In Phillips v. Snyder[i] the federal district court in Michigan repeatedly stated that,
“The Supreme Court has had multiple opportunities to find a fundamental right to vote, and has passed each time. There are plenty of compelling arguments that the right to vote should be a fundamental right, but it is not this court’s place to extend the law. . . . The Act [Michigan PA 436 that was being challenged] does not take away a fundamental right to vote, because such a right has never been recognized by the courts.”[ii]
WOW! And we proudly declare that America is the model of democracy! Wow!
This case involved a Michigan law that stripped elected officials of their legitimate powers and invested complete control of Detroit in the hands of a Governor appointed “Emergency Manager.” Detroit being in bankruptcy, the State acted under a government general interest in the welfare of the people.
In other words, the Act was subject to a loose “rational basis” for validity rather that the strict basis that requires a necessary and compelling reason for the law. Strict scrutiny is for violations of fundamental rights and the Court held that the right to vote was not a fundamental right. The strict scrutiny criteria did not allow a law to “burden a fundamental right.”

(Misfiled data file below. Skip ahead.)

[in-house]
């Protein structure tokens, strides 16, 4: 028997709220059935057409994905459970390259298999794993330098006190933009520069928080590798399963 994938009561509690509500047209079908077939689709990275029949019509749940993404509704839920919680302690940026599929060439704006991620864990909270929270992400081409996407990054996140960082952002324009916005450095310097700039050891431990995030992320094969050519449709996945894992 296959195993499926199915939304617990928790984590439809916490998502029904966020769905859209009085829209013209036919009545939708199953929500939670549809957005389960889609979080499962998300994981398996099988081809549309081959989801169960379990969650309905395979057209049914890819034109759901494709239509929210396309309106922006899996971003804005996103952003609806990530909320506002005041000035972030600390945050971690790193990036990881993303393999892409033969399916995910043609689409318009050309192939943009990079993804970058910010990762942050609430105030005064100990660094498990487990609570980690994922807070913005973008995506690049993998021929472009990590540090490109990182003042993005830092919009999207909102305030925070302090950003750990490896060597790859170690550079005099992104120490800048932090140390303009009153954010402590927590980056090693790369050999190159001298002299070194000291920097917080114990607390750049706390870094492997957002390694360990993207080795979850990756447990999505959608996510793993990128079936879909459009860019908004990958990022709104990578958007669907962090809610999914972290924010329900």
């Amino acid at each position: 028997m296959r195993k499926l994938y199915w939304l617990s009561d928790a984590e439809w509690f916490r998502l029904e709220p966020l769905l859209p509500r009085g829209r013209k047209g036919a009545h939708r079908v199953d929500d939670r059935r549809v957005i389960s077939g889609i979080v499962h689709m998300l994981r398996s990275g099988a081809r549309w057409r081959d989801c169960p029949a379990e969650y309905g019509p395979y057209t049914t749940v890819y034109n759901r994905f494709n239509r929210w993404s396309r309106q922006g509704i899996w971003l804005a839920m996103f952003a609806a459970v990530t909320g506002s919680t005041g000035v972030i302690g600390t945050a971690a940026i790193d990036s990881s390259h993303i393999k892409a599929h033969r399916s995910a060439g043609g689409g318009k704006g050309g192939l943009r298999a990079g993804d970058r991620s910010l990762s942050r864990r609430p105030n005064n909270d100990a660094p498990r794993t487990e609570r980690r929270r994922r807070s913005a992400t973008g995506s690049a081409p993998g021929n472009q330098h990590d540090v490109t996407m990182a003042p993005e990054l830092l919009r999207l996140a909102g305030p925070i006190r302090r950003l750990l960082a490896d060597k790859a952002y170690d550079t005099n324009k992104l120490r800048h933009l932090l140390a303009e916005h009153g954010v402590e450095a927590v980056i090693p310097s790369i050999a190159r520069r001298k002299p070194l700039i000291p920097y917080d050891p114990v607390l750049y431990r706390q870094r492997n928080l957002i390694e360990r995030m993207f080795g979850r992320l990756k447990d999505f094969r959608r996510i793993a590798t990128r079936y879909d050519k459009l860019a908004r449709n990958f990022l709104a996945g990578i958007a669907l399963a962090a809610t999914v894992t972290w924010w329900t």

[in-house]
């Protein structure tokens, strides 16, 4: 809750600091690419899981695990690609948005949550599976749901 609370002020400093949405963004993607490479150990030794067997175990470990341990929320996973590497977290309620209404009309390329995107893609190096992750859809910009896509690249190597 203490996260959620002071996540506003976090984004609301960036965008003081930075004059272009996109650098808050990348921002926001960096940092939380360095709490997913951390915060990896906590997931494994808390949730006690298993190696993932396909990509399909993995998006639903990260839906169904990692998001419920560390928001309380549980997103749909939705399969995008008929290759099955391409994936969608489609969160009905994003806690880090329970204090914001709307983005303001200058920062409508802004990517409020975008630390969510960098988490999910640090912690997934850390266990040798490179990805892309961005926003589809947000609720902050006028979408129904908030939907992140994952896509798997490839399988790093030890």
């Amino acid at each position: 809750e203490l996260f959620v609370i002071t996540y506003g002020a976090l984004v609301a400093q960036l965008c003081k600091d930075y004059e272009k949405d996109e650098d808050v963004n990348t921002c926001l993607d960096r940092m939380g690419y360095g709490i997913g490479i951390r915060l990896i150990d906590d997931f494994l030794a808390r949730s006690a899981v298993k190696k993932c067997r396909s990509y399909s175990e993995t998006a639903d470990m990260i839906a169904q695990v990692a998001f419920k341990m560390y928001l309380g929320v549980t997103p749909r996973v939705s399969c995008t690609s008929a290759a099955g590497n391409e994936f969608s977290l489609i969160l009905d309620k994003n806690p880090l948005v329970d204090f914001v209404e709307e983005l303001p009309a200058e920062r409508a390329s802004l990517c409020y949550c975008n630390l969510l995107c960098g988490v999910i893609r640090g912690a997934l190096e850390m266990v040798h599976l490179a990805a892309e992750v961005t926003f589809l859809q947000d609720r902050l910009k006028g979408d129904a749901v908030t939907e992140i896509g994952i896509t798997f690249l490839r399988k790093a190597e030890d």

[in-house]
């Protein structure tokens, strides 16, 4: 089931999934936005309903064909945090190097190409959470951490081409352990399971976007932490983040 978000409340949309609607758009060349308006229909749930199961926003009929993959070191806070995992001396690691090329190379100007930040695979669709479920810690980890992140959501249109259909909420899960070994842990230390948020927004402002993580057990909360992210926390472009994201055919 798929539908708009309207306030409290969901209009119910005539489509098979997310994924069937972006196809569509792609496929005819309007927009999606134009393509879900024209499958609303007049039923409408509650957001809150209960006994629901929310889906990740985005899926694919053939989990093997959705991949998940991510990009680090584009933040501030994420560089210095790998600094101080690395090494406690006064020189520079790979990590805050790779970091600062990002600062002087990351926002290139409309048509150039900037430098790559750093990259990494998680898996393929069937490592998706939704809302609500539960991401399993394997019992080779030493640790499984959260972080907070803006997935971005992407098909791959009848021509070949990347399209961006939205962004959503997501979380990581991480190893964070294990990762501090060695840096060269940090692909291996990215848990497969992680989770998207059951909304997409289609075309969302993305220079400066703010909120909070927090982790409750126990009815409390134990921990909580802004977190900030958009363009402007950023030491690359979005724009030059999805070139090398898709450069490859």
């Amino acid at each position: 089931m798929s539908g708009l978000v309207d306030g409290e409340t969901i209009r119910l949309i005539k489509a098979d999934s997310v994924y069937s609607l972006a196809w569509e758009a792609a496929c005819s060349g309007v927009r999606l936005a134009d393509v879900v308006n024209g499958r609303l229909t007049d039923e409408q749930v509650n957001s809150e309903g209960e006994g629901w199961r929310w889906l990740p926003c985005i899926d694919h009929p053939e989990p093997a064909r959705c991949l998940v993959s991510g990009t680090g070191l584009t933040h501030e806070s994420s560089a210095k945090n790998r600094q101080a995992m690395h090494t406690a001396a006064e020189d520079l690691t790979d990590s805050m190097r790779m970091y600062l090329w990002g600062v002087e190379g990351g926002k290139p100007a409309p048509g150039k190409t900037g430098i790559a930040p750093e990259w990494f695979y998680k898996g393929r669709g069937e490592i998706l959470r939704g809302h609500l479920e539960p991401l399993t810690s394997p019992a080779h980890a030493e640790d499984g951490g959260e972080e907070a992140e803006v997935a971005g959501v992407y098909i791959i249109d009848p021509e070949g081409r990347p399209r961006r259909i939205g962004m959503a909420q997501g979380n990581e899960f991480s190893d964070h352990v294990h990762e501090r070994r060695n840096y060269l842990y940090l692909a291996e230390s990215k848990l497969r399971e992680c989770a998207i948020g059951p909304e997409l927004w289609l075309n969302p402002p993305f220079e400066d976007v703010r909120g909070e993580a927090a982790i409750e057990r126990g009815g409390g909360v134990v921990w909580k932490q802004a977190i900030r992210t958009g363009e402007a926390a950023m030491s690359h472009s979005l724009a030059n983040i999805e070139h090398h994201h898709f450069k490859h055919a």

The Court held that the Act did not remove the people’s right to vote and they could still vote for elected officials, ignoring the fact that these officials had no power whatsoever. “The Constitution does not compel a particular method of choosing state or local officers or representatives.” The law did not violate the Guarantee Clause, according to the court, that all states be a republican form of government.
Therefore, the Act granting powers to the Emergency Manger did not violate the Constitution. Its rationale was, “Since local governments are considered ‘convenient agencies’ whose powers depend on the discretion of the state, maintenance of republican form at the state level is sufficient to satisfy the Guarantee Clause.” So what if the subdivision of the state, the City of Detroit, was not republican.
And there were other similarly decided positions by the Court that I omit here.
As Evan McKenzie so well stated in his Privatopia Blog, “As for HOAs, if the state can take away your power to choose the city council and the mayor, making constitutional rights arguments about HOA elections would seem like a lost cause. So this case is significant.”[iii]
I am concerned that if a state can do as it pleases with respect to local governments, it can do even more than we now encounter with HOA private governments. The district court’s logic, if upheld, casts a dangerous shadow over what can come next in HOA-Land.
[ii] The argument here centered around the constitutional equal protection of the law clause, and only voting that was not equal for all the people was unconstitutional.